Writing exercises are a brilliant way to manage feelings of anxiety and can help you to plan your week as well. Each week, grab a pen or a range of coloured pens/pencils and physically draw out the goals that you want to achieve professionally that week - get as creative as you’d like. Alongside these goals, write down your wellbeing needs, identifying a range of activities you enjoy. Whether it’s walking, yoga, painting, playing or listening to music, meditation, or reading, to name a few. Choose to bring awareness to the activities that help to reset your energy levels.

We all need optimum energy to feel at our best, for ourselves and others, as well as fulfil our professional commitments. So having these two visuals side by side can help you to prioritise and understand your needs, in order to achieve your work and wellbeing goals. We’re all used to having a practical ‘to-do’ list for work, however this approach can serve as a daily reminder of the importance of looking after your wellbeing too.

With these goals and needs in mind, each week write/draw out your weekly plan from Monday to Sunday. The physical feeling of writing your plan onto paper can help to ease any tension as you clarify your goals, and having the finished visual of your weekly plan can serve to remind you of what is in your control. Anxiety is often linked with experiencing a lack of control in your life, and so embracing a sense of control can help you to feel empowered.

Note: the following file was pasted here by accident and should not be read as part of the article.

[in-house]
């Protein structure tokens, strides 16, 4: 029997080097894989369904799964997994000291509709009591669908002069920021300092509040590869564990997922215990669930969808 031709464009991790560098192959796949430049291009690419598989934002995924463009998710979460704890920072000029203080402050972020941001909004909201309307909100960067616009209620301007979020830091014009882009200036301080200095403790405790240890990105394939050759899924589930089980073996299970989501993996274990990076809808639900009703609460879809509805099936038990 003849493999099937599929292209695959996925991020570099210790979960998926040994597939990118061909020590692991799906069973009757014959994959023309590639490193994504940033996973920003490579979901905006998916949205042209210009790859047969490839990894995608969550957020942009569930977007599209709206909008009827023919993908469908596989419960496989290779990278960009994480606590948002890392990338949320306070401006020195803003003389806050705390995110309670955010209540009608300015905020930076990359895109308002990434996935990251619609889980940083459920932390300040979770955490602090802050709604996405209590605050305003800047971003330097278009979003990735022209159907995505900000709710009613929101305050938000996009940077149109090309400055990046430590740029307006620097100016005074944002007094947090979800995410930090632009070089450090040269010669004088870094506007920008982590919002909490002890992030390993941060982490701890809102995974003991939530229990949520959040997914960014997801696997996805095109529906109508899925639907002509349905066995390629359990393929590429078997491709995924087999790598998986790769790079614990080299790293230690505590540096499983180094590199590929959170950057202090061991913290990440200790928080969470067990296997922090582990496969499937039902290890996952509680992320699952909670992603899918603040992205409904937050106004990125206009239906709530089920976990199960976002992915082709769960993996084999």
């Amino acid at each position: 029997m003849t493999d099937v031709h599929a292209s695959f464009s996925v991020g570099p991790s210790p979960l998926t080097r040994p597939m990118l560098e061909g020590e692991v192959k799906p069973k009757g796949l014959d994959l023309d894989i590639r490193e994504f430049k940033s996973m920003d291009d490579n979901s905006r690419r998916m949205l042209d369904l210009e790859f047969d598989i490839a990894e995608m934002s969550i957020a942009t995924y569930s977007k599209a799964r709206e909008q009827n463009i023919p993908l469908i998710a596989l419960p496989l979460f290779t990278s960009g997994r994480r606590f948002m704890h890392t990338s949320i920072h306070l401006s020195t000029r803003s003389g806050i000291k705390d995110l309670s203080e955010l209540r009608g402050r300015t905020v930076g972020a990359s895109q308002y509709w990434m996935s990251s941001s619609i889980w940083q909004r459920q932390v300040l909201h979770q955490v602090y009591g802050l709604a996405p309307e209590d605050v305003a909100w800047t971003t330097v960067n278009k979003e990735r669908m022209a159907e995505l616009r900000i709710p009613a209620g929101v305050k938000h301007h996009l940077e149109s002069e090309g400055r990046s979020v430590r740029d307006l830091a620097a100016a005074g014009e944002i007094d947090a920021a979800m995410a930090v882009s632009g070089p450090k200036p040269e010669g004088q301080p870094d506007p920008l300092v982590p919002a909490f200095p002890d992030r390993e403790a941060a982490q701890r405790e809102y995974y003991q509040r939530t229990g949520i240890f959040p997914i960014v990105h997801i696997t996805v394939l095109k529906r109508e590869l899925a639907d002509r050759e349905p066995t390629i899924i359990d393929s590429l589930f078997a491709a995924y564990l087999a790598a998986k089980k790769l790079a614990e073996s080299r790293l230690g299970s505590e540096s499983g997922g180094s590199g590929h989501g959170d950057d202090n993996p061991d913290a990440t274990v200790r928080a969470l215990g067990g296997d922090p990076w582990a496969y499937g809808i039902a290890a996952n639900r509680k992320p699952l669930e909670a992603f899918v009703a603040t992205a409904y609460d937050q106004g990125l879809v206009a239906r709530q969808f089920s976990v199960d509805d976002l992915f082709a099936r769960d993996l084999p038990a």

Be kind to yourself

Experiencing anxiety can feel very daunting at times, and tricky to navigate. There is no one-size-fits-all when it comes to mental health, and so the experience of anxiety will be different for everyone.

It’s important to remember that anxiety may not feel easy to overcome. However, by allowing yourself time to address your feelings, practise kind self-talk, and embed mindful exercises into your daily life, you can experience more happiness, centredness and confidence in your work and in all aspects of your life.

About Tania:

Tania Diggory is an entrepreneur, international Mental Health & Wellbeing speaker and Founder and Director of Calmer. Tania is a leading expert in the field of burnout prevention and is the Author of This Is Calmer: Inspiration, support and encouragement for the entrepreneurial mind, and Working From Home: The Complete Calmer Guide To Remote Working. As a qualified NLP Practitioner, Mindfulness Teacher and Mental Health Trainer & First Aider, Tania has trained and consulted over 300 companies since founding Calmer in 2016.